China / Society

No letup against online blackmail

By China Daily (China Daily) Updated: 2015-06-10 07:39

China will continue efforts to crack down on those who profit from helping others delete negative posts or engage in online blackmail, according to the nation's Internet watchdog.

The Cyberspace Administration of China launched the campaign in January, targeting officials in cyberspace and information departments as well as Internet companies, including portals, business websites and social networking accounts.

As of Monday, the administration had shut down more than 100 websites suspected of being involved in online blackmail or accepting money by helping others to delete posts.

Major Internet sites have blocked or shut down nearly 20,000 illegal accounts and deleted more than 210,000 bits of illegal information.

In February, the administration's reporting center received a tip that a reporter from China Economic Net, a business news website, had allegedly blackmailed a company for 300,000 yuan ($48,900) for deleting negative pollution news.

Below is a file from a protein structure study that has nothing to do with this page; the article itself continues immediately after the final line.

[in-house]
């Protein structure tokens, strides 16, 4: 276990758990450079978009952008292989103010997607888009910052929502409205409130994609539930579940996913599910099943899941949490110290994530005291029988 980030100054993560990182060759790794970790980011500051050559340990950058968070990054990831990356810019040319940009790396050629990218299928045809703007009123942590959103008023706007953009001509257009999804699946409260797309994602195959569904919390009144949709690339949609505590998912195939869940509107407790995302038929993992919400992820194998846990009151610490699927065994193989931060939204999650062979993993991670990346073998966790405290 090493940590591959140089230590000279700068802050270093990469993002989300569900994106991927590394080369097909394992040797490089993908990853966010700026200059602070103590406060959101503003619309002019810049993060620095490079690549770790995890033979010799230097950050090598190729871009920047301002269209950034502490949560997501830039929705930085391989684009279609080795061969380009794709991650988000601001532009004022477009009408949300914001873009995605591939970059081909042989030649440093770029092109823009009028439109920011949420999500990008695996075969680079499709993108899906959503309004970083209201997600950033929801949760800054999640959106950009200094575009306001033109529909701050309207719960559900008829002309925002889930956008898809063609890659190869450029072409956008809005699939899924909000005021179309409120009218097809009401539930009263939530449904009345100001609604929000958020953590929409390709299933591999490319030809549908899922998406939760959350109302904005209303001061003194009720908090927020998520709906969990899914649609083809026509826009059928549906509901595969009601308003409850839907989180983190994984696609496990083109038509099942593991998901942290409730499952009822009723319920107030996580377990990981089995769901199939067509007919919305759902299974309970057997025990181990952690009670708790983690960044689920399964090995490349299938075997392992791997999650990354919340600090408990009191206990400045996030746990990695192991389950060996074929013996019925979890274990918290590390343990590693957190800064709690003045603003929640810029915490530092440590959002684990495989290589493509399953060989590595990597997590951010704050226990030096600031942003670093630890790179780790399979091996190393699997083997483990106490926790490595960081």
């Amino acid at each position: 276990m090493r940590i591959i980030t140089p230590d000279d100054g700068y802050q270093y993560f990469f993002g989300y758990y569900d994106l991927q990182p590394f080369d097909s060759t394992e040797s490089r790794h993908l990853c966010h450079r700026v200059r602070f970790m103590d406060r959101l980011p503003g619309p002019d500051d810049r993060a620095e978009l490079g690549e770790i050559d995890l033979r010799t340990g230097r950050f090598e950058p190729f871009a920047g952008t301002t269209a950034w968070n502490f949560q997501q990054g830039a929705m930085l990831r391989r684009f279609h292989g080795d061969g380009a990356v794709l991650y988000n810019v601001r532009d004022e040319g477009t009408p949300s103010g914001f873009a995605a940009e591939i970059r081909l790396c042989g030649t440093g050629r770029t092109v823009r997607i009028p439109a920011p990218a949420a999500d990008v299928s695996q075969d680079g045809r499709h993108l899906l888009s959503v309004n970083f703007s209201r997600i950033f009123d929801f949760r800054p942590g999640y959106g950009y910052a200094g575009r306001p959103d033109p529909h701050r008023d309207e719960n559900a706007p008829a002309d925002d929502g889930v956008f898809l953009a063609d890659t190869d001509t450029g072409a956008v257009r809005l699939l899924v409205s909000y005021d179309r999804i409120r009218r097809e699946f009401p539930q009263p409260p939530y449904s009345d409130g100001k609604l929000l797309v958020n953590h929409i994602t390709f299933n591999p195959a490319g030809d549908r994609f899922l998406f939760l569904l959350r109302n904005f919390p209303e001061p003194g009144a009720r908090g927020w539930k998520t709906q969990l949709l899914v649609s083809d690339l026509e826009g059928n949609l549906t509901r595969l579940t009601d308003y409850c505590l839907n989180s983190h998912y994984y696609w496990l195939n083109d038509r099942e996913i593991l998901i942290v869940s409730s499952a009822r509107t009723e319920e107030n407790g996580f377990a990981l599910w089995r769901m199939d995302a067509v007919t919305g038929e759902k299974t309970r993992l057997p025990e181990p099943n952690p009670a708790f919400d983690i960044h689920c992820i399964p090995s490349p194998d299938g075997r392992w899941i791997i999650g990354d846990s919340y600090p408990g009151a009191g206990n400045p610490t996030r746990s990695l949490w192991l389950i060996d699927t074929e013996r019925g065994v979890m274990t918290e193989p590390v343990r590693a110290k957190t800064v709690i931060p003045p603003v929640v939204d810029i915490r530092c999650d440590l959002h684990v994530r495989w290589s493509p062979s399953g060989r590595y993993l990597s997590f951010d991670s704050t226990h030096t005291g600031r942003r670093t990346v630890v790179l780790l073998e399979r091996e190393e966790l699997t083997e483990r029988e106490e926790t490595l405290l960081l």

No letup against online blackmail

Investigations show that in the past three years, more than 10 companies have been blackmailed. The reporter and his team allegedly made illegal profits of more than 6 million yuan.

A senior official at the administration, who declined to be identified, said those who profit from helping others to delete negative posts or engage in online blackmail can face four charges, including taking bribes, blackmail and operating a business illegally.

The administration has set up a 24-hour hotline, and people providing valuable tips will receive a maximum of 50,000 yuan. There is also a system to protect their privacy and rights.

Yi Shenghua, a Beijing criminal lawyer, said it was time to draw up clear lines of civil responsibility in cyberspace.

"A private agreement to pay for the deletion of a certain type of online posting can be regarded as a form of bribery," Yi said. "We cannot tolerate people disturbing online information by accepting and offering bribes."

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